Hills is a good example. Having worked as a senior state advocate in South Africa, she is now employed as a legal adviser to the fast-growing Ourspace Group, working four hours at the office each morning and then logging on again from home. “The fact that I can work and be with my kids in the afternoon, is a big help, and it means that I don’t leave my job in the lurch if there is something urgent that needs to be done,” she says.

Mutual trust is key to making this sort of flexibility work, says Clare Wood, who works from home as marketing manager for an export company. “I work 20 hours a week, but I am able to work some of those hours in the office (typically, Monday to Wednesday) and the rest from home. There is trust on both sides – so as long as I get my work done, there is scope for me to fit my hours around my family life.”

Despite these success stories, the UAE is still lagging behind. “In other parts of the world, part-time or flexible work is simply the norm,” says McGuire. “I’ve heard of women looking for flexible roles here in advertising, for example, finding none and then being offered suitable jobs several times over in their home countries. Until we properly catch up, we are not only missing out on valuable female talent, but also losing it from our region.”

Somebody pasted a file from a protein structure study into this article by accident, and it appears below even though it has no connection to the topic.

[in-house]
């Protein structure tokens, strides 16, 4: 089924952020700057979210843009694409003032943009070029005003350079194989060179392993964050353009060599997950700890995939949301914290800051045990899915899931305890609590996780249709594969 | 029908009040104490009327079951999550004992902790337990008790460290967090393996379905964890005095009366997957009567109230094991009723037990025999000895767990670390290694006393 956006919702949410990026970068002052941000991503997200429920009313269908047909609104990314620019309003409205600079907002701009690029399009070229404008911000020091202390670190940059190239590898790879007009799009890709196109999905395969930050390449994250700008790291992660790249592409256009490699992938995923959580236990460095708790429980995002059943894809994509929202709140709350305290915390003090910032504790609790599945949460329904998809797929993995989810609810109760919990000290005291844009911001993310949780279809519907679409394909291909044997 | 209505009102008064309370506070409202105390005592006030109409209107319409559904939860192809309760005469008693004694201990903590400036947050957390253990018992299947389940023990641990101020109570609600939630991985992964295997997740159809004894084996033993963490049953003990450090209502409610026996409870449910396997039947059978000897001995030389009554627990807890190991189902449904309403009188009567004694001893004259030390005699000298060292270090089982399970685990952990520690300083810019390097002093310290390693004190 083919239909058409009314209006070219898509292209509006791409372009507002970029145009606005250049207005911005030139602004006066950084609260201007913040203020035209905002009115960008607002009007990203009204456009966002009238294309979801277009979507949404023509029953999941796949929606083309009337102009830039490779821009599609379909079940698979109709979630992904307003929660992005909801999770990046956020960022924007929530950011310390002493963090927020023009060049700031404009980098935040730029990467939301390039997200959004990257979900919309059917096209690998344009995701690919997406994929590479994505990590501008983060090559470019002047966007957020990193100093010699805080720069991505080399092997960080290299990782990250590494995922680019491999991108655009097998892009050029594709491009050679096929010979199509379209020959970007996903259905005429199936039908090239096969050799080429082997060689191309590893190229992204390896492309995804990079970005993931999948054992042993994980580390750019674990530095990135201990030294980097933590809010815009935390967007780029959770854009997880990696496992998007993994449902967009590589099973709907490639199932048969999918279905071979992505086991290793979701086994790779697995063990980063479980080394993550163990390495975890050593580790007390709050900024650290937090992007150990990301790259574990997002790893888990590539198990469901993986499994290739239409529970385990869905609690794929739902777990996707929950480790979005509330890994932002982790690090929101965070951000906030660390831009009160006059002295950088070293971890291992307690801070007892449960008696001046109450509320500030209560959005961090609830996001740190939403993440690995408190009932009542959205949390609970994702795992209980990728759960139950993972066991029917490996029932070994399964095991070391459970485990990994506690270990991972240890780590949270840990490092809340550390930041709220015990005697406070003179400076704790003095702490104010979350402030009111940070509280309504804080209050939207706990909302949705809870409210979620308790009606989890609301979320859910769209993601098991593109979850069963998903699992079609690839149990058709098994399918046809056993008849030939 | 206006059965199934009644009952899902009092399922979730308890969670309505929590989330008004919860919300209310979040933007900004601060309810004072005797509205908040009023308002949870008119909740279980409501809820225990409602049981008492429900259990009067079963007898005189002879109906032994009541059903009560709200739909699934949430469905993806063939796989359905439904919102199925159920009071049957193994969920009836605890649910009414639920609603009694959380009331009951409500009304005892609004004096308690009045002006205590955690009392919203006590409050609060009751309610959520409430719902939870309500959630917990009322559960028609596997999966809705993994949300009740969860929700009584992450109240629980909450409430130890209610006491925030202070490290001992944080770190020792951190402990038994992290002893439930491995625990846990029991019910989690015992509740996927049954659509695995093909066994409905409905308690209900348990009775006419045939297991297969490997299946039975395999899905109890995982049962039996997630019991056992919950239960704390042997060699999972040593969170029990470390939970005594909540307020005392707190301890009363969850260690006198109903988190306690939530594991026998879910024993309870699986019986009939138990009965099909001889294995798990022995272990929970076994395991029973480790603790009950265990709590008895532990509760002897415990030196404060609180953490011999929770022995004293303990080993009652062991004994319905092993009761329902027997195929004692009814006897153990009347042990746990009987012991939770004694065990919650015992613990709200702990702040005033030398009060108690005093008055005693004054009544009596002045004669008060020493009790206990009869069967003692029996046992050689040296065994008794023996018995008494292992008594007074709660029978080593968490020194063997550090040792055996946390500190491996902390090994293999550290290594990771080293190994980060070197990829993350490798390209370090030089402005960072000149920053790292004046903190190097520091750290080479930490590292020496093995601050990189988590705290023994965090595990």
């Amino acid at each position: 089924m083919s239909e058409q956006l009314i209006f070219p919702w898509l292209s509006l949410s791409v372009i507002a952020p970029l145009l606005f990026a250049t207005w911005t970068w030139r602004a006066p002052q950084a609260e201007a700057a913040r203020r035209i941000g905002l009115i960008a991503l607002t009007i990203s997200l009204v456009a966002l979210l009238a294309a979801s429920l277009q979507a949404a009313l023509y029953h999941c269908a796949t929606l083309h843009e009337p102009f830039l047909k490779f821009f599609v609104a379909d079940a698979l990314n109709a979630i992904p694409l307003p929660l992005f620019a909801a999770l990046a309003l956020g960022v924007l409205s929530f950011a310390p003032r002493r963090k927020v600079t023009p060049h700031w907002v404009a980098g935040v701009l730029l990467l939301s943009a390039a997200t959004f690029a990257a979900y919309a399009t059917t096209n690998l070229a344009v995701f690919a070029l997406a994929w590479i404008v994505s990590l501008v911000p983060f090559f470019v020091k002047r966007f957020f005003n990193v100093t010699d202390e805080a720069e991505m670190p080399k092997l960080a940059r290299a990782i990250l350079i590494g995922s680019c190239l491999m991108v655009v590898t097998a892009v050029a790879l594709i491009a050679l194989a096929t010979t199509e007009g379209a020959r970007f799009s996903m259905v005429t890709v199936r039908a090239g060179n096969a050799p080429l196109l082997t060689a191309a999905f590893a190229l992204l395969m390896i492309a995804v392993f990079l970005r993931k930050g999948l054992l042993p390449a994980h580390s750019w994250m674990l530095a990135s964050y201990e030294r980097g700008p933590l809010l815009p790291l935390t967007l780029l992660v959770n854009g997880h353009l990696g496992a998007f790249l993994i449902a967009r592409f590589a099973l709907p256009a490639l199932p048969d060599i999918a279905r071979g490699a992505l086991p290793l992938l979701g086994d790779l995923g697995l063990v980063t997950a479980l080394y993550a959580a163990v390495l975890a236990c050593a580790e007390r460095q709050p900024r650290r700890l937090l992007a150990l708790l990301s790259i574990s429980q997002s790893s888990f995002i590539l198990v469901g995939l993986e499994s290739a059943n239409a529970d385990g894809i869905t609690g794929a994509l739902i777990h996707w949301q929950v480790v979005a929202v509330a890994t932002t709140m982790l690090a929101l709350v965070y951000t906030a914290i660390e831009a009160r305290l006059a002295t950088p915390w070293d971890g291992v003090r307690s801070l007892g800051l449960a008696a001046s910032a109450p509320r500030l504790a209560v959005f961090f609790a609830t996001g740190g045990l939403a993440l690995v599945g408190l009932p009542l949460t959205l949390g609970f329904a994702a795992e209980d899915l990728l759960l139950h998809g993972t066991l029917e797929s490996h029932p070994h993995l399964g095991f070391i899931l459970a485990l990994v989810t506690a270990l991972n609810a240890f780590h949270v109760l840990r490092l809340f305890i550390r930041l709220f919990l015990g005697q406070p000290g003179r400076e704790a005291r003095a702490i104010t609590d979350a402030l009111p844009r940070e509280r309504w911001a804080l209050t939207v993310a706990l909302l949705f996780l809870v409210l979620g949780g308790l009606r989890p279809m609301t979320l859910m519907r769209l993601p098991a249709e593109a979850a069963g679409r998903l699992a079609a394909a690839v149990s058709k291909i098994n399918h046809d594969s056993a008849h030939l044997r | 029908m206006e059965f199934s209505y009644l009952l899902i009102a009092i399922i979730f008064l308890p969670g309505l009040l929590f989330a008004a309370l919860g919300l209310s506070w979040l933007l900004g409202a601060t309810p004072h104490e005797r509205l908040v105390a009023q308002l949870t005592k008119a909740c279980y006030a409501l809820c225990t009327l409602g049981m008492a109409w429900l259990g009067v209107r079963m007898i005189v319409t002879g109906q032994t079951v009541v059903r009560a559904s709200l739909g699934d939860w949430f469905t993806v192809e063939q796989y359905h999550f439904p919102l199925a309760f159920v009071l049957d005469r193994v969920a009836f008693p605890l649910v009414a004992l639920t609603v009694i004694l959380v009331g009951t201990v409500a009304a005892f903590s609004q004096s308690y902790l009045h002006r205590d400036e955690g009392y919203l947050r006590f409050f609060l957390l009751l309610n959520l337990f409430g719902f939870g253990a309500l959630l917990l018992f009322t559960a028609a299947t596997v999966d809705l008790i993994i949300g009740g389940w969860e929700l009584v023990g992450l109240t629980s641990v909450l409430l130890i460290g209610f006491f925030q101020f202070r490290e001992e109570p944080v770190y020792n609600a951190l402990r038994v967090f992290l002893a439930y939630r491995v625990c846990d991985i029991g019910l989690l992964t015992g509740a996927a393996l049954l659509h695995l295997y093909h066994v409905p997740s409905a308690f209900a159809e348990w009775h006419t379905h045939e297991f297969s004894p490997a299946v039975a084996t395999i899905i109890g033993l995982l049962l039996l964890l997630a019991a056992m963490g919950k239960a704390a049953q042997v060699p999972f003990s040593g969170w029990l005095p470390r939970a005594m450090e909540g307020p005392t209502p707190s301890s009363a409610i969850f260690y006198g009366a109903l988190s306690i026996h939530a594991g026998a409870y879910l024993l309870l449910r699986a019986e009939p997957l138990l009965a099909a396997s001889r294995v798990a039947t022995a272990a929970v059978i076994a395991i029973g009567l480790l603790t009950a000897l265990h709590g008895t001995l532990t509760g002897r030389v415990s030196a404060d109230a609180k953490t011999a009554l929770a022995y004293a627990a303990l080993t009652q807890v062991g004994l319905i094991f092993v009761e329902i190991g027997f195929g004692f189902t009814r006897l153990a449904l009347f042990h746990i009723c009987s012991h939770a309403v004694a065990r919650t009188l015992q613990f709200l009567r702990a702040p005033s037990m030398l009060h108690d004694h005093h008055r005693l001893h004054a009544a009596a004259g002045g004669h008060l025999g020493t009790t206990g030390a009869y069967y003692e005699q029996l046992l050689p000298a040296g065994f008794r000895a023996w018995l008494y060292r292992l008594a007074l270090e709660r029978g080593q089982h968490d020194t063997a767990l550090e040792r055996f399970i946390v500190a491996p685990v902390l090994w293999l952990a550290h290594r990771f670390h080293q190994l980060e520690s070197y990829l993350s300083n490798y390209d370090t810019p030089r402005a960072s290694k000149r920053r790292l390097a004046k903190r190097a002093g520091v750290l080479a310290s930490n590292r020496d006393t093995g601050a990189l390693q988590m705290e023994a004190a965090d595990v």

The good news is that, with initiatives such as Emirati Women’s Day, and the Vice President and Prime Minister, and Ruler of Dubai Sheikh Mohammed bin Rashid also on the record as supporting women’s empowerment, gender equality is very much on the political agenda. Karim hopes to expand Mums@Work, to offer more places on the Return to Work scheme and to support female entrepreneurs. McGuire has global plans for the Hopscotch brand, and is working with businesses to bring returners and high-profile employers together.